For your child, nothing beats family time. But we all need a bit of social interaction outside of our safe family unit. This is where friends come in.

Building friendships is tricky at any age, especially for kids (and adults) that tend to be more on the reserved side. But hopefully these tips will help your kids (and you) find a tribe to encourage social interaction, build confidence and discover the joy that a solid friendship can bring.


Finding A Tribe for Your Tot

Let’s start with your little one. Most kids under the age of five are more interested in being with you. After all, you are their tribe. But all kids will benefit from a bit of outside stimulation with children their own age. It can teach them how to get along, to share their toys and space and to communicate with each other.

Plus it will prepare them for the day care/kindy/school environment to come. Children at this age aren’t able to make their own play dates so it’s up to us to do it for them. It can also take kids a bit of time to open up to other children. Often kids under the age of five play side by side rather than together. This is completely normal and their ability to play together will grow as they do. Here’s a few tips on finding a tribe for your tot:

• Go where the kids are – Parks, playgrounds, libraries, swimming pools, waterparks – Cairns is bustling with great places to take the kids. You may find that your child connects with one of the children at the park. If so, strike up a conversation with the parent and make a plan to meet again. Yes, it can be a little confronting to do this, but most parents are more than happy for a chat. And they are probably just as sleep deprived as you.

• Enrol in a program – Attend a regular or drop-in class every week. This adds a bit of social stimulation to the weekly routine and can be great for parents too! One of the great things about these programs is that they tend to go through a full term so you have 10 – 12 weeks to become comfortable with the others in the class. What programs are available? So many! Check out our Under 5’s Activity Guide on page 61 for a list of ideas.

• Keep in the loop with what’s on – Be sure to have a look at the Pakmag What’s On Guide and Regular Events Guide for a list of events happening every month – there’s lots of events suitable for all ages.


Building Friendships with Primary School Kids

When school starts you may find your kids wanting to play with kids their own age. “Mum, can so-and-so come over?” becomes a regular request as do birthday invitations and sleepover desires. Here’s some tips on nurturing friendships in kids:

• Say yes – It’s up to you to decide what invitations to accept based on how comfortable you are with the other family. If you don’t feel comfortable dropping your child off for a play or party, then stay for a bit and see how it goes.

• Be the host – Another way to encourage friendships is to invite people to your house which might work best if your child is new to playdates.

• Join a team – Primary school kids will benefit from the social stimulation of regular activities. Ask your kids if they would like to join a club or a sports team. February is the time for sports sign on so now’s the perfect time to sign them up! Check out our January Sports Sign On Guide at to see a complete list.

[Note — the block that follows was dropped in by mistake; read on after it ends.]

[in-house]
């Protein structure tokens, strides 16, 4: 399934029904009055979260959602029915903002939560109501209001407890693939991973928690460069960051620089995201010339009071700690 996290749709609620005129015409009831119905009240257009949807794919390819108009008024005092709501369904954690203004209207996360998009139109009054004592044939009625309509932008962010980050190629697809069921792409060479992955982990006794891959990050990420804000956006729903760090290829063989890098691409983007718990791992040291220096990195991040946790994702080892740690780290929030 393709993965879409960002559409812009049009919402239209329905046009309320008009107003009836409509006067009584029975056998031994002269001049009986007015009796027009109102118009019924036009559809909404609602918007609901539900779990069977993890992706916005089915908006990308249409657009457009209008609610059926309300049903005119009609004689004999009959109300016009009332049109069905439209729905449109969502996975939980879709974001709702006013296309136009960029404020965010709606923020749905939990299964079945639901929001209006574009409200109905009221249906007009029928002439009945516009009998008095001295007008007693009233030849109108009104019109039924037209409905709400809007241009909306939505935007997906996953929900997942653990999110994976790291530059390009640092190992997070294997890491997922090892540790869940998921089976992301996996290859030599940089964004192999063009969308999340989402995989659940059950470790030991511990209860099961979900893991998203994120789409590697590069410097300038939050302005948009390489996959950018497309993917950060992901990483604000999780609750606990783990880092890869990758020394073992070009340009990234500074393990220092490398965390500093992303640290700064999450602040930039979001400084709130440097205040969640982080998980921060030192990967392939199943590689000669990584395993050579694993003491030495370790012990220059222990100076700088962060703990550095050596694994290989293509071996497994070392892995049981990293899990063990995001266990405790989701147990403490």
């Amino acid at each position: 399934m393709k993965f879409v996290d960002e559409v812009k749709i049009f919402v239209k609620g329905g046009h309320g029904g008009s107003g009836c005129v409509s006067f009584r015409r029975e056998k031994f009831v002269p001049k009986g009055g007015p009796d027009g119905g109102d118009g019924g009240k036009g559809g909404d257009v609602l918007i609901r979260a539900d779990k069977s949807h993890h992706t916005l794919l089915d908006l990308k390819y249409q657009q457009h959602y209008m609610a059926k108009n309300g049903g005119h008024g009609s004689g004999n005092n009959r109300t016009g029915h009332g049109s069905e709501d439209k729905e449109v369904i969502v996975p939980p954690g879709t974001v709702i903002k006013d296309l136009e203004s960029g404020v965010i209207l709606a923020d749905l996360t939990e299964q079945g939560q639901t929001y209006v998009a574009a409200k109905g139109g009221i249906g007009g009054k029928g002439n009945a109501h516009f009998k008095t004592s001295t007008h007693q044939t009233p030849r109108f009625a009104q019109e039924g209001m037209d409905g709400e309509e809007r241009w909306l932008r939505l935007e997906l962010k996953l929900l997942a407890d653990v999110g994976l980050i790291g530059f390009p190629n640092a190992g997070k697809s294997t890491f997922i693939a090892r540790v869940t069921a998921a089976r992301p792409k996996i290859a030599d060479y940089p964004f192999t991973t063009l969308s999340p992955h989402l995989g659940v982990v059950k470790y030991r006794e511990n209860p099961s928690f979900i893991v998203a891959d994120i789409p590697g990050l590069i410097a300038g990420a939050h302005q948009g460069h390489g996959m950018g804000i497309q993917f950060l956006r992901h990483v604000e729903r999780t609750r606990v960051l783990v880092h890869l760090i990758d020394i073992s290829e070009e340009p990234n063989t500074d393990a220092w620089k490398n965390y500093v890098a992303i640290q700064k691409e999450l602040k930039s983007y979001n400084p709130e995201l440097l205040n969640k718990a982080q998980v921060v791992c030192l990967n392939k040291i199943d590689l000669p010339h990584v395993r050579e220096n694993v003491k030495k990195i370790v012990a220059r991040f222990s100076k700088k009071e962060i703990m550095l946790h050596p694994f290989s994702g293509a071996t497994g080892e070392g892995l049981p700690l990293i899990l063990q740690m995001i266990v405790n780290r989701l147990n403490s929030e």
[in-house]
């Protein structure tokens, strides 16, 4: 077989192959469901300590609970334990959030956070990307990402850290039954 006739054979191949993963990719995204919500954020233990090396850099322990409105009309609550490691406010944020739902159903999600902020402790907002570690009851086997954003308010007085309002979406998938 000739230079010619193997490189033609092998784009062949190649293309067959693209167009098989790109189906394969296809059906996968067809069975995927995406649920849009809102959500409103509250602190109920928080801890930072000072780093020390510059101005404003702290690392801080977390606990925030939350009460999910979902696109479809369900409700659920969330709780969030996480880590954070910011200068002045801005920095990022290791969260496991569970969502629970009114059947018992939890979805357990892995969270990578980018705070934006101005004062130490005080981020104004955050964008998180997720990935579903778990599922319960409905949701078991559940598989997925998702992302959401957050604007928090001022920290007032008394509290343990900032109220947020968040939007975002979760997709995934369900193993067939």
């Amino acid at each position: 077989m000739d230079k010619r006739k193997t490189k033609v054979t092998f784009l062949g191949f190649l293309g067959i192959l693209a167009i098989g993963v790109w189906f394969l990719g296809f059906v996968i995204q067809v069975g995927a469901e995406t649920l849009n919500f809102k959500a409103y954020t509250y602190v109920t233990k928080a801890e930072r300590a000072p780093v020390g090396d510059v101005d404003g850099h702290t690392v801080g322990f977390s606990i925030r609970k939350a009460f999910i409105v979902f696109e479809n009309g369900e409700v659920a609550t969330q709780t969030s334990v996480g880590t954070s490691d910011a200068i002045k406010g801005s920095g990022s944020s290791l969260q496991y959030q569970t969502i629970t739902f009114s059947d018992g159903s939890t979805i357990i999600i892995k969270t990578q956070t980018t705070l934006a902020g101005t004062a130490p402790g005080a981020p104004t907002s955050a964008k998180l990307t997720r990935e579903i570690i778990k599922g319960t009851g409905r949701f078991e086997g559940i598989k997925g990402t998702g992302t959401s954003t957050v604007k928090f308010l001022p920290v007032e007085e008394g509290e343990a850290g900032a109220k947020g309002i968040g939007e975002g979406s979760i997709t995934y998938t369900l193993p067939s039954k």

Tween/teen tribe tips

When our kids reach that tricky tween/teen stage, friends often trump family. Sometimes these friendships flourish without a hitch. Sometimes they can cause serious complications and concerns. Check out these tips on ensuring positive friendships for your tween or teen:

• Always communicate – Talk to your children about how things are going at school and with their circle of friends. Ask questions, take an interest in their circle and offer them opportunities to get together with their friends. Gently remind them that friends can come and go… but you are ALWAYS there if they need someone to talk to.

• Be aware of sour friendships – Your tween’s tribe may change on a daily, weekly or monthly basis.
This is fine, as long as it hasn’t turned toxic and
led to bullying. Be aware of the signs of bullying including changes in mood, eating habits and behaviour.

• Don’t let friends become their everything – Encourage plenty of family/screen-free time with your tween or teen. Yes, friendships are important, but family will always be number one, even if your tricky teenager thinks otherwise.


Finding your Own Tribe

When we have kids, we put them first. Often this means our social life suffers. We simply don’t have the time or the energy for late night dinners, long, leisurely ladies-only brunches or wild weekends away.
But it’s so important for our mental health to stray away from the family every once in a while and soak up the support that can come from friendships. Here’s some idea’s on how to maintain or build friendships as an adult:

• Make it a monthly thing – Schedule one afternoon every month for a catch-up with your crew,
with or without the kids. Meet for lunch or drinks,
go for a walk or simply head out for a quick coffee.

• Join a club – Looking to make new mates? Push yourself outside of your comfort zone and the constraints of child-related activities by joining something that’s just for you – a weekly pilates class, a fitness class, a netball team, a painting class. Have a look at our Get Out! Get Active Feature for more ideas.

• Speak up – Regardless of where you are going, the easiest way to make new friends is to be friendly and initiate conversation. If you do seem to click with someone, whether at a park, a gym or in the nappy aisle at Woollies, make the next move, offer your phone number and ask if they would like to meet up.


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